By Archibald Lampman

From where I sit, I see the stars,
And down the chilly floor
The moon between the frozen bars
Is glimmering dim and hoar.

Without in many a peaked mound
The glinting snowdrifts lie;
There is no voice or living sound;
The embers slowly die.

Yet some wild thing is in mine ear;
I hold my breath and hark;
Out of the depth I seem to hear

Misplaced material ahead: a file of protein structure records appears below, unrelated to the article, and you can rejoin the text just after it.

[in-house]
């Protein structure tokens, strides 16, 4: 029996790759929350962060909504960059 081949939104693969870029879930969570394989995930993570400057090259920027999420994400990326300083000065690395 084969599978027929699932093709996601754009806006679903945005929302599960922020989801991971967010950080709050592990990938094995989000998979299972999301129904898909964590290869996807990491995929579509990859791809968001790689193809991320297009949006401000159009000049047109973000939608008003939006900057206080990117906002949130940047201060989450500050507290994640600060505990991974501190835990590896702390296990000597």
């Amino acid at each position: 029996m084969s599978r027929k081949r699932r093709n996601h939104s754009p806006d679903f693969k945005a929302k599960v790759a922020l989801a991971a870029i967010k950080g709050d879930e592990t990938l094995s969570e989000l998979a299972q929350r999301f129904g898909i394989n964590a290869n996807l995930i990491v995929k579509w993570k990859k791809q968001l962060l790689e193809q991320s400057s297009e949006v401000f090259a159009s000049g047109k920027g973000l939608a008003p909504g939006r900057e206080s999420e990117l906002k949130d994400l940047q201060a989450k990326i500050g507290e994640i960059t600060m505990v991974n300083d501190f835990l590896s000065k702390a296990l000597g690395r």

A crying in the dark:

No sound of man or wife or child,
No sound of beasts that groans,
Or of the wind that whistles wild,
Or of the trees that moans:

I know not what it is I hear;
I bend my head and hark:
I cannot drive it from mine ear,
That crying in the dark.

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